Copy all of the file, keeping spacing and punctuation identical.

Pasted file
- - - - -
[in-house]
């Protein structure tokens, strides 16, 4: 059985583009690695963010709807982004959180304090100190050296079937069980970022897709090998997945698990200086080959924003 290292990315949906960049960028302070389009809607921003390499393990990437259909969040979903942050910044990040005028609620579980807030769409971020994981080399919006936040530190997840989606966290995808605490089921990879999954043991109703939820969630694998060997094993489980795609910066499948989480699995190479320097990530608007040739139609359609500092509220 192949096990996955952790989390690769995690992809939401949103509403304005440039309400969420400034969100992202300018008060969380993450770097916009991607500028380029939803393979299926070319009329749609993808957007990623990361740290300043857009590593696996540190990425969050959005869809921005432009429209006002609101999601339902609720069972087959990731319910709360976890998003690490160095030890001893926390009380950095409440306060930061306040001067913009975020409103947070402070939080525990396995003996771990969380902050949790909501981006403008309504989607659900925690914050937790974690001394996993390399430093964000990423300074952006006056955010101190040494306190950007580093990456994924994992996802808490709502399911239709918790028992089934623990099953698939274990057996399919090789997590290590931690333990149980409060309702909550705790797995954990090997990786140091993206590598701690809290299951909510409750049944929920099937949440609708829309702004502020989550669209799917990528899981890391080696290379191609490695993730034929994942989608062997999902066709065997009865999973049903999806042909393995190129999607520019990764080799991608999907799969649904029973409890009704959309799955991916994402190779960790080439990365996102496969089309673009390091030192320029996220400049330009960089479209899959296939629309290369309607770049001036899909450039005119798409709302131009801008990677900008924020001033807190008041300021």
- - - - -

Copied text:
[in-house]
């Protein structure tokens, strides 16, 4: 059985583009690695963010709807982004959180304090100190050296079937069980970022897709090998997945698990200086080959924003 290292990315949906960049960028302070389009809607921003390499393990990437259909969040979903942050910044990040005028609620579980807030769409971020994981080399919006936040530190997840989606966290995808605490089921990879999954043991109703939820969630694998060997094993489980795609910066499948989480699995190479320097990530608007040739139609359609500092509220 192949096990996955952790989390690769995690992809939401949103509403304005440039309400969420400034969100992202300018008060969380993450770097916009991607500028380029939803393979299926070319009329749609993808957007990623990361740290300043857009590593696996540190990425969050959005869809921005432009429209006002609101999601339902609720069972087959990731319910709360976890998003690490160095030890001893926390009380950095409440306060930061306040001067913009975020409103947070402070939080525990396995003996771990969380902050949790909501981006403008309504989607659900925690914050937790974690001394996993390399430093964000990423300074952006006056955010101190040494306190950007580093990456994924994992996802808490709502399911239709918790028992089934623990099953698939274990057996399919090789997590290590931690333990149980409060309702909550705790797995954990090997990786140091993206590598701690809290299951909510409750049944929920099937949440609708829309702004502020989550669209799917990528899981890391080696290379191609490695993730034929994942989608062997999902066709065997009865999973049903999806042909393995190129999607520019990764080799991608999907799969649904029973409890009704959309799955991916994402190779960790080439990365996102496969089309673009390091030192320029996220400049330009960089479209899959296939629309290369309607770049001036899909450039005119798409709302131009801008990677900008924020001033807190008041300021």